One of my favorite inclusions in The Dragon of Nani Cave in the mineral, caymanite.

Hidden in the limestone karst of Grand Cayman’s East End and the Bluff of Cayman Brac is an uncommon variety of dolomite, CaMg(CO3)2.  Caymanite is prized for its layers of earth tone colors, which are the result of different metal contents. Its harness allows for it to be shaped into jewelry and carvings.

In The Dragon of Nani Cave, the Lime Lizard Lads are sent on a quest to find a piece of caymanite for Old Soldier crab. It’s the most dangerous thing a lizard can do on Cayman Brac, because that’s where the dragon lives! One of the fun things about being an author is having a say in the design of the book cover. I had mine when I asked that the book title be colored just like caymanite.

book cover illustration of two curly-tail lizards
With the Lime Lizard Lads, it’s one adventure after another. They know how to make science fun!

For additional ways to supplement science education in fun ways, please see the activity sheets and workbooks at Lyric Power Publishing. The workbook pictured above is a supplement to The Dragon of Nani Cave.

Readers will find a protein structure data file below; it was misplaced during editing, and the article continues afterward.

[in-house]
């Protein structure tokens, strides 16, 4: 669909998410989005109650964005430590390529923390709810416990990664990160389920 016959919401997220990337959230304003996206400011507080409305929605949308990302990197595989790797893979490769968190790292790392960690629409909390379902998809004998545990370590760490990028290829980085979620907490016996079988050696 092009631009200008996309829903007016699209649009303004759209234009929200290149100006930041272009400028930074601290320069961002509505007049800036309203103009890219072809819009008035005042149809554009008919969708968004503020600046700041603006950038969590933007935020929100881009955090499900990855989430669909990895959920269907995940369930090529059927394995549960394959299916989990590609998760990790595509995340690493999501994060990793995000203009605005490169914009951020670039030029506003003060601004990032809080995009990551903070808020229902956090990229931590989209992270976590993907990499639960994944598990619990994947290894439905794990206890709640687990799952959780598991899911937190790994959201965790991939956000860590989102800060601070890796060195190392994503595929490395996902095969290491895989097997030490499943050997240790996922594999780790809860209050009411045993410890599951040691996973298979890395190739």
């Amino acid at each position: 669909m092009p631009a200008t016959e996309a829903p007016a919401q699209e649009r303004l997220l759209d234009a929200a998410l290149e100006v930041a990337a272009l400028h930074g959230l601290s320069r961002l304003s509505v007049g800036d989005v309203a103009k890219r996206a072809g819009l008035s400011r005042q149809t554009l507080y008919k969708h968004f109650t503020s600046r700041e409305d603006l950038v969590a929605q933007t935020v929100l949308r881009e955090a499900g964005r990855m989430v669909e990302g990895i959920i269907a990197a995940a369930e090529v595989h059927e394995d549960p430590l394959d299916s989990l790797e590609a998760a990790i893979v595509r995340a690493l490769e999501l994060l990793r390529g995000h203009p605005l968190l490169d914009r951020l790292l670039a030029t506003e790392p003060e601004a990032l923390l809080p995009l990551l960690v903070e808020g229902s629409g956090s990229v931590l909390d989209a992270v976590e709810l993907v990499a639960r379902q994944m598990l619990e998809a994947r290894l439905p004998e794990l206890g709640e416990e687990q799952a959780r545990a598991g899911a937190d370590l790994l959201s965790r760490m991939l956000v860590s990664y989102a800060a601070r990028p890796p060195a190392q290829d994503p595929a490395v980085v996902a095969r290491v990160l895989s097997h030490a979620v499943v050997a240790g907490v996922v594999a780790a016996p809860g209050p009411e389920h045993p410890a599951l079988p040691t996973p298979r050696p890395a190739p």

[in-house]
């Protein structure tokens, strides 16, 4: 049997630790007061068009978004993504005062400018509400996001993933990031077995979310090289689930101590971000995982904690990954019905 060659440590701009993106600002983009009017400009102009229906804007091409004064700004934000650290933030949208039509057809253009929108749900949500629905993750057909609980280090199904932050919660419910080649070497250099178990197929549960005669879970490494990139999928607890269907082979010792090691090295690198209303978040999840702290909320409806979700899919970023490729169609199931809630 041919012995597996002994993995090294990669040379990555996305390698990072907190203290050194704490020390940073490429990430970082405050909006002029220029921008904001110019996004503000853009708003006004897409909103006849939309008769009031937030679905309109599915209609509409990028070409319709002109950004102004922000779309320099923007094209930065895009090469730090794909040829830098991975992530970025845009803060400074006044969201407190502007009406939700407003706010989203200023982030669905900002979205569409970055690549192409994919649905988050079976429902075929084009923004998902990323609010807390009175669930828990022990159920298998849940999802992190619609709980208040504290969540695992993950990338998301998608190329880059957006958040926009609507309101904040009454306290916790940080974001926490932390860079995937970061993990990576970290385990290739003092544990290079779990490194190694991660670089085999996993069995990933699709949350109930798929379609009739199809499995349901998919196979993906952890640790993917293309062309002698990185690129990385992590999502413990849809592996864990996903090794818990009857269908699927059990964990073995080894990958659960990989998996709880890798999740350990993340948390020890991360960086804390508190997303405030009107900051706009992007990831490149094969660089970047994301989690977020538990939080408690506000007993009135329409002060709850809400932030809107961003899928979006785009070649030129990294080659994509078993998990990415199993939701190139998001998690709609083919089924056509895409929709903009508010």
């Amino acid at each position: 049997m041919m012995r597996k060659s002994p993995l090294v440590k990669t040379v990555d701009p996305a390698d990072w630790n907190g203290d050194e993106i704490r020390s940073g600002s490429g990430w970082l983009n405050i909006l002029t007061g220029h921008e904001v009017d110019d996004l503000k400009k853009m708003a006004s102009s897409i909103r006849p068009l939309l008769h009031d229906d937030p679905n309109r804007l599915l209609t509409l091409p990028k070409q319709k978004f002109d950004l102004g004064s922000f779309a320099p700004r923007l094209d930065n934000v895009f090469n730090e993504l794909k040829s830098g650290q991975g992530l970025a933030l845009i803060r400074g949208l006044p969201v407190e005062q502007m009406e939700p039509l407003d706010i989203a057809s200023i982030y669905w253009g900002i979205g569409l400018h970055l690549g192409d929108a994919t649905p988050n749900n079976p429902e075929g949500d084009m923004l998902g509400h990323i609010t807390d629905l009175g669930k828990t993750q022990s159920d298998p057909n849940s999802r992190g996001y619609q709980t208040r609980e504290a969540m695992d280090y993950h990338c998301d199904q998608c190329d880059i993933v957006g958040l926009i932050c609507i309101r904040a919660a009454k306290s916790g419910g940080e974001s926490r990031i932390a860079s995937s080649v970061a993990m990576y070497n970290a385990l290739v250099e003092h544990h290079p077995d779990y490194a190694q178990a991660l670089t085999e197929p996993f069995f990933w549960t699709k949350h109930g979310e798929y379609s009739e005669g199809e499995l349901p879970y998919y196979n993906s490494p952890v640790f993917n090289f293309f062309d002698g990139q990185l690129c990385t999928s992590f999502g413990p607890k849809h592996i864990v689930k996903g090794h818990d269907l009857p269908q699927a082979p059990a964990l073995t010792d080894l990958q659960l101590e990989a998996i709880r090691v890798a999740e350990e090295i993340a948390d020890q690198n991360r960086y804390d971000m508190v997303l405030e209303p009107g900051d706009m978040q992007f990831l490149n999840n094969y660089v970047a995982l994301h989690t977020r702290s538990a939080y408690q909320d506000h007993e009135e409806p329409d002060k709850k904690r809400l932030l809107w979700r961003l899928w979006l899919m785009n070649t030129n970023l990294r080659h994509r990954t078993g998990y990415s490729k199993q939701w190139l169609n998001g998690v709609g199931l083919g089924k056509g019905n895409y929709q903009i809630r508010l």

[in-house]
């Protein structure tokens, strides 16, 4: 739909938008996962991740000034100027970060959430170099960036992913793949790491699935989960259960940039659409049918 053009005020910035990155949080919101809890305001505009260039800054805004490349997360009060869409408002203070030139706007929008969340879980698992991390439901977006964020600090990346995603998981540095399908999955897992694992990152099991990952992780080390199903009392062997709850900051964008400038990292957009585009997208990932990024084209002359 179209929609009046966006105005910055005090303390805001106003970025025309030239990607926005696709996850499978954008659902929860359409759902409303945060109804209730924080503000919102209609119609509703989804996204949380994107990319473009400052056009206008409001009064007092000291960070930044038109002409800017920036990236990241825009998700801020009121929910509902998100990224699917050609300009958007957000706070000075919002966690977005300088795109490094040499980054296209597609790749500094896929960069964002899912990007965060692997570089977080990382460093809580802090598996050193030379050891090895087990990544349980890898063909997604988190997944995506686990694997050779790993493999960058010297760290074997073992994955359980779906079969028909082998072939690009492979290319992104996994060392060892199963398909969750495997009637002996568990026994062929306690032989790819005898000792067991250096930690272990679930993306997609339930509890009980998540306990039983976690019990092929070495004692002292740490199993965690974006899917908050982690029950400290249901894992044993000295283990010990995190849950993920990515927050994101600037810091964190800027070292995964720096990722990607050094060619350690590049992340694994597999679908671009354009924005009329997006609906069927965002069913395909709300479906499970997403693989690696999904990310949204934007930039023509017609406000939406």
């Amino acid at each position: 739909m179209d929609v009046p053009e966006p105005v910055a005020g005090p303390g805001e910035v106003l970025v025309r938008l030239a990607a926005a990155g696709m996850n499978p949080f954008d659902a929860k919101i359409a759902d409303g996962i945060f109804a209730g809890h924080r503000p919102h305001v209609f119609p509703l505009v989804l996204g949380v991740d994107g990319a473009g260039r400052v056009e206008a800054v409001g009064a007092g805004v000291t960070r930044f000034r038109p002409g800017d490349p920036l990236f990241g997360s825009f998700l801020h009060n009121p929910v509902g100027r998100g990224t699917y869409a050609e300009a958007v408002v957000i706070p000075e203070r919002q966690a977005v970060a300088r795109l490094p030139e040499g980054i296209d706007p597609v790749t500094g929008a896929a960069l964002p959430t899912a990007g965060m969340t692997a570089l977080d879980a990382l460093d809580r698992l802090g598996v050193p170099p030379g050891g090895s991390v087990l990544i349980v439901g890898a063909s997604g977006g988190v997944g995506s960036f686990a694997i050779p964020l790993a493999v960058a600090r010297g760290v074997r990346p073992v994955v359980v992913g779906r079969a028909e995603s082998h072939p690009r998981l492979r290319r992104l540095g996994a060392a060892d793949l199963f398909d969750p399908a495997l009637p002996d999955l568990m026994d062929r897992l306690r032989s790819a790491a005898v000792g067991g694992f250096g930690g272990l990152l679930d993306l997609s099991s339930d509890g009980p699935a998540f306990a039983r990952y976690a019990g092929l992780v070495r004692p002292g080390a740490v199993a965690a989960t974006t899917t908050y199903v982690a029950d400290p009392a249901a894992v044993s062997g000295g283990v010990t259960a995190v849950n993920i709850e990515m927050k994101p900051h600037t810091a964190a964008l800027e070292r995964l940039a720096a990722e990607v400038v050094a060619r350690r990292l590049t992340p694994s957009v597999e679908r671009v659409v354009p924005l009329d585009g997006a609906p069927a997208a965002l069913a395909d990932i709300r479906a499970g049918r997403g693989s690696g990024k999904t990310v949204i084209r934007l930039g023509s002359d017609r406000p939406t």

Adventure I Must! says Curtis Curly-tail

Living on a Caribbean island beach is wonderful (except for dive-bombing seagulls looking for a snack) but some days I do get bored. I love watching people come ashore from their boats, but when they leave, I wonder where the boat is going. Where do those tourists come from? Do they have an island, too?

Illustration of a green curly-tail lizard on yellow beach
“Shoes on the beach! Now’s my chance!”

One day my curiosity got the better of me and I decided to find out for myself. I crept into a sneaker on the beach and traveled with its owner to the big city, delighting in the many sights and sounds a small cay doesn’t have.

Eventually, though, I wanted to go home. It didn’t take me long to realize that getting onto a tourist boat from my beach was much easier than catching a ride home would be. How would I find a boat going to Warderick Wells Cay and get on it? And I had no idea how I would cross the water between the boat and my beach again. I had acted without thinking–but I also knew I had to try to find my way home.

You can find out what happened in Curtis Curly-tail and the Ship of Sneakers, which is Elaine’s first book (inspired by me), published by Lyric Power Publishing and available at Amazon.com.